canopy jumping spider

Phidippus otiosus
Phidippus otiosus
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Phidippus otiosus is a species of jumping spider that is found in southeastern North America. It is primarily a tree-living species. Females reach a body length of about 16 mm. Its iridescent chelicerae can range in color from purple to green.

canopy jumping spider

Phidippus otiosus

Is canopy jumping spider harmful?

There is no data about harmful of this species. Don't forget to be careful.

Sientific classification

kingdom: Animalia
phylum: Arthropoda
class: Arachnida
order: Araneae
family: Salticidae
genus: Phidippus

Life cycle

Females position their single egg sac under the bark of oak and pine trees. These are laid from December to February in South Carolina, and from January to June in Florida. The egg sac can hold anywhere from 19-150 eggs, and the spiderlings (slings) will disperse between January and February. The spiderlings mature during fall.


Phidippus otiosus is grouped with the closely related species P. californicus, P. pius and P. regius in the otiosus group.


Phidippus otiosus naturally occurs in the southeastern United States from Florida and Texas to North Carolina. However, this species is sometimes exported with plants such as Tillandsia, and has been found in countries as remote as Sweden and Germany.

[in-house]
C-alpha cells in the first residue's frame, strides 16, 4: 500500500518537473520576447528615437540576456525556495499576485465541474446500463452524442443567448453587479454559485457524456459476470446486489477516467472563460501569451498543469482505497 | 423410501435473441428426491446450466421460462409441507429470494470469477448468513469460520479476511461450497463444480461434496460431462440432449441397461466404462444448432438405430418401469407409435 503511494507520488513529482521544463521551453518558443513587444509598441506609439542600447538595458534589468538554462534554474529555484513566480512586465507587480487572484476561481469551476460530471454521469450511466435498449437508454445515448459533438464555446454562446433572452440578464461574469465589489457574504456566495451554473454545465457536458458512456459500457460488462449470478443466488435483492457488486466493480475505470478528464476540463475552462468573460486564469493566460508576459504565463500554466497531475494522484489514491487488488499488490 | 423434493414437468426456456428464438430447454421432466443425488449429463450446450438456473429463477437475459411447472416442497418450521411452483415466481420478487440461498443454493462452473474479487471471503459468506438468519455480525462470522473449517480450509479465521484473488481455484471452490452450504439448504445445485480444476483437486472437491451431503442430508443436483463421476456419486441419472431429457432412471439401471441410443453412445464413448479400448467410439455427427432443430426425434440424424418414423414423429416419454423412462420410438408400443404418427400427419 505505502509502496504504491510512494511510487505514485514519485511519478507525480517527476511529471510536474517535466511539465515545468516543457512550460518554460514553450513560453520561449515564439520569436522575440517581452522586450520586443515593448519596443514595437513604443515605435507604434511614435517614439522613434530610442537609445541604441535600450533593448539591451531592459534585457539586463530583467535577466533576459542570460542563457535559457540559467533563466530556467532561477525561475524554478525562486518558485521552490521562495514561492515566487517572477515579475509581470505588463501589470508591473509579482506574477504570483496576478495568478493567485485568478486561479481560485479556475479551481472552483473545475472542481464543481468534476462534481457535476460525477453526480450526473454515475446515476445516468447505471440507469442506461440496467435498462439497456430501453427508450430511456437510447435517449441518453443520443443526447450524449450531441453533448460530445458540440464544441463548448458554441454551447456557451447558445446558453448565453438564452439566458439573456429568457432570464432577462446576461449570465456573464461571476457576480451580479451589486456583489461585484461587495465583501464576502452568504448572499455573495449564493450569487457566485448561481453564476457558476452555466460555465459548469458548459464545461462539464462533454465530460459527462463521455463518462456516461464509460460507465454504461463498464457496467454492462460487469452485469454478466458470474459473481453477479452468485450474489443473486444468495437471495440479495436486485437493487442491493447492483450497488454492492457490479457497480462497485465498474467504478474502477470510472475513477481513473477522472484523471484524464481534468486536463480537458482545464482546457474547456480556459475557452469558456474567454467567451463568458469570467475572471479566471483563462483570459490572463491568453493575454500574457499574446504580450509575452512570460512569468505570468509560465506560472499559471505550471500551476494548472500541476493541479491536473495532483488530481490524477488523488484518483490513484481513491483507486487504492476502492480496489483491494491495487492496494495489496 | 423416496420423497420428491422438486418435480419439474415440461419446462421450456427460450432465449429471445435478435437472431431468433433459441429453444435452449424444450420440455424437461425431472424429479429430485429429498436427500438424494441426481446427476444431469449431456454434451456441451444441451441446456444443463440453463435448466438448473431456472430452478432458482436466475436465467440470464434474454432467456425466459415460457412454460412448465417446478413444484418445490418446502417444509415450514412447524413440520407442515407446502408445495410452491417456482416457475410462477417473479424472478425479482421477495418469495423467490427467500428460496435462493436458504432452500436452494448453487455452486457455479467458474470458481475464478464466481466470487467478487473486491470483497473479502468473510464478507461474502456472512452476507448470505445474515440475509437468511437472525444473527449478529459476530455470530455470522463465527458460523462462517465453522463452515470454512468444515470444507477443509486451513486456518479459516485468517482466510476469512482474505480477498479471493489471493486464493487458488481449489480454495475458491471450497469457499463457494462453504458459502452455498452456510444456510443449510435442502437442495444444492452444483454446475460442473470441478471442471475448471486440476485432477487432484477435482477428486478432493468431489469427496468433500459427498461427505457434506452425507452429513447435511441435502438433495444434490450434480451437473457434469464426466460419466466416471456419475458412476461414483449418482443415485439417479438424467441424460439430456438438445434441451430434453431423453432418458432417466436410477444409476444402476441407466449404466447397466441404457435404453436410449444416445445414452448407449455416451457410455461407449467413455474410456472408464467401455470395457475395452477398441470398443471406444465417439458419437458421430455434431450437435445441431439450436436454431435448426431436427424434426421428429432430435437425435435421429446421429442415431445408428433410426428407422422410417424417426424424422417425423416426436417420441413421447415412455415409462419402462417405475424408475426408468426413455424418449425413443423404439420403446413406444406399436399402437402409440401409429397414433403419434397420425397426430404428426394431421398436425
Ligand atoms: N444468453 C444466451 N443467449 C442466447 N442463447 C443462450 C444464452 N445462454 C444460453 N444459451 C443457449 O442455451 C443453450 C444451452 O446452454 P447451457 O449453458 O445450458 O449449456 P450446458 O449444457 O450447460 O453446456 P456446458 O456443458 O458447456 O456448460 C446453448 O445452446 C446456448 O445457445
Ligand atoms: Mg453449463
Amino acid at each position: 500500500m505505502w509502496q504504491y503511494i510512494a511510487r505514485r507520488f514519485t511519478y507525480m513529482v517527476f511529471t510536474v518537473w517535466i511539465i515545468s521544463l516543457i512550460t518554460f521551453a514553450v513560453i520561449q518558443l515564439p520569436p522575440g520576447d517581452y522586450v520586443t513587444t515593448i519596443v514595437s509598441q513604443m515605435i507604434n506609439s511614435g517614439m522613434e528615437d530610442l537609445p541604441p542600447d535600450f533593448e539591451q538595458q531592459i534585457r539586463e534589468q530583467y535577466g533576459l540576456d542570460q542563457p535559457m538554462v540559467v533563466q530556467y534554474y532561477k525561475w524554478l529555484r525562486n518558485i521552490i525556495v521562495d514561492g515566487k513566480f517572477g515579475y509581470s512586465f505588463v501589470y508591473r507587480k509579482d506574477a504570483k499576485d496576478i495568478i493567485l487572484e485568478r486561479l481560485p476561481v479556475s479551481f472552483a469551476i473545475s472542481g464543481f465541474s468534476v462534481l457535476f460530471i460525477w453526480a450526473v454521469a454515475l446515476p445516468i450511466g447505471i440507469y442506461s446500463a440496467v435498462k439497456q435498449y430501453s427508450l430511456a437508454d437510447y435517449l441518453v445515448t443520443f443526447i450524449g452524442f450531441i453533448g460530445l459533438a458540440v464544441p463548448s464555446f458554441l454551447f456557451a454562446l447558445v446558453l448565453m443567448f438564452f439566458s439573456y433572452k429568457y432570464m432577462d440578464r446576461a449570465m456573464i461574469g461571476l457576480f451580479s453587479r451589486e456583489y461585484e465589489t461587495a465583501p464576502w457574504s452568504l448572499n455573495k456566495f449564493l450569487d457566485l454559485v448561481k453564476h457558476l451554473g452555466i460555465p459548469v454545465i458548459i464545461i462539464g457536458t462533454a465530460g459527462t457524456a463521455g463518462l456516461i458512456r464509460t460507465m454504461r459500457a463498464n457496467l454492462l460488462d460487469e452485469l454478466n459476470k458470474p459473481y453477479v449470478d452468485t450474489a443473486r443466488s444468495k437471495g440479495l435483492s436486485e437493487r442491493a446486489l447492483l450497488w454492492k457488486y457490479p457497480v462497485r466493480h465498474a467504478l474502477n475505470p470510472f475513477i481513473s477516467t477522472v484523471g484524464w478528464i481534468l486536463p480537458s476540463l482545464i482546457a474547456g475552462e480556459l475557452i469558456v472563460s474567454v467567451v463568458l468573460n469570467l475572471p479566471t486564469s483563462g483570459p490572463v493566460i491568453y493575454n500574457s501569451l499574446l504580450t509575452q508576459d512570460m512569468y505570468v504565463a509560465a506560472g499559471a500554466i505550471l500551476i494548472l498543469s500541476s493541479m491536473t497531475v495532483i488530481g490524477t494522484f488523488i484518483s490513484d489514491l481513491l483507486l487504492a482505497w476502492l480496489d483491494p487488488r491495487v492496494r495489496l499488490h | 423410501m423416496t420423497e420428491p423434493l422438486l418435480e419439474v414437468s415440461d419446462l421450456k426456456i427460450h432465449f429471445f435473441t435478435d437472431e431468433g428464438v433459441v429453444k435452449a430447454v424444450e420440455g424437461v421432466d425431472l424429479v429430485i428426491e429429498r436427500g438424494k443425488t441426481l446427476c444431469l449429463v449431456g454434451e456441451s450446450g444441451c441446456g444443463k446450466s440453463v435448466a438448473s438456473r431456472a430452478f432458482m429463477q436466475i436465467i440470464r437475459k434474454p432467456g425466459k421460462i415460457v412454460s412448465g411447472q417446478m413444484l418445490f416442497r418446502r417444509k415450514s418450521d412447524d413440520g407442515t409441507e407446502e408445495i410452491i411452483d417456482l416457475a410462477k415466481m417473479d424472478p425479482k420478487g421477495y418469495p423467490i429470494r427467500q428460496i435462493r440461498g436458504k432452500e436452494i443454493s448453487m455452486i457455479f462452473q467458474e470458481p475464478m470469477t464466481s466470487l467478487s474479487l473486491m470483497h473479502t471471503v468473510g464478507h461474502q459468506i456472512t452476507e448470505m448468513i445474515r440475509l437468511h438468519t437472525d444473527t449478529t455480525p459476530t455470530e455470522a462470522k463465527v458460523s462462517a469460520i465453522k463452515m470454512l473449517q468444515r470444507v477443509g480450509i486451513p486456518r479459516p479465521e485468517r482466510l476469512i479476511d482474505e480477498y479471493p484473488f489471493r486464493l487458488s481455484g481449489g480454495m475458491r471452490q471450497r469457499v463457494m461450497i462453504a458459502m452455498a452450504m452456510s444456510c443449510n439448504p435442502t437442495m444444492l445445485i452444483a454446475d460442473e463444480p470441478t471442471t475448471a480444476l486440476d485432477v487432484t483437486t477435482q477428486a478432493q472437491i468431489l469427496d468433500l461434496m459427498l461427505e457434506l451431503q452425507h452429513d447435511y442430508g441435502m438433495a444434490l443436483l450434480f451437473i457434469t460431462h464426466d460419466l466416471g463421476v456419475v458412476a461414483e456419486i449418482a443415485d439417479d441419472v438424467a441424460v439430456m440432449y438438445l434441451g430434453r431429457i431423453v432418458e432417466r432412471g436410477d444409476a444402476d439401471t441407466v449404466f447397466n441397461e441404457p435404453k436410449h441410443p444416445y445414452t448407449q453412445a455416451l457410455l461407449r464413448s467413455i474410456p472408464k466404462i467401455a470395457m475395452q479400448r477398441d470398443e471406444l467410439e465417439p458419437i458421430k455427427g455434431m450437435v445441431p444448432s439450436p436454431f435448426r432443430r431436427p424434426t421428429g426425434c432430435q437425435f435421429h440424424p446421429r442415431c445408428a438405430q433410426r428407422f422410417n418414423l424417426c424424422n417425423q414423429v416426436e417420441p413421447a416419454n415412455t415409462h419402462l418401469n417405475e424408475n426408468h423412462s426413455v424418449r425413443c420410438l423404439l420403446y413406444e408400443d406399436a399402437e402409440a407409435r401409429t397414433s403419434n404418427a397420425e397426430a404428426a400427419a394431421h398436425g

The species name is possibly derived from Latin otium "leisure, peace, quiet" + the suffix -osus "full of, prone to", or from Ancient Greek oto- "ear", referring to the tufts of black hair. A common name for this species is Canopy Jumping Spider.


- 🇦🇹 (1988): Reproductive Periods of Phidippus Species (Araneae, Salticidae) in South Carolina. Journal of Arachnology 16(1): 95-101. PDF - 🇦🇹 (2004): Revision of the jumping spiders of the genus Phidippus (Araneae: Salticidae). Occasional Papers of the Florida State Collection of Arthropoda. - 🇦🇹 (2008): The world spider catalog, version 8.5. American Museum of Natural History.

Further reading

- 🇦🇹 (1980): Taxonomy, ethology, and ecology of Phidippus (Araneae: Salticidae) in eastern North America. Ph.D. dissertation, University of Florida, Gainesville. - 🇦🇹 (1996): Metabolic rates of resting salticid and thomisid spiders. Journal of Arachnology 24(2): 129-134. PDF

External links

- Photographs - Diagnostic drawings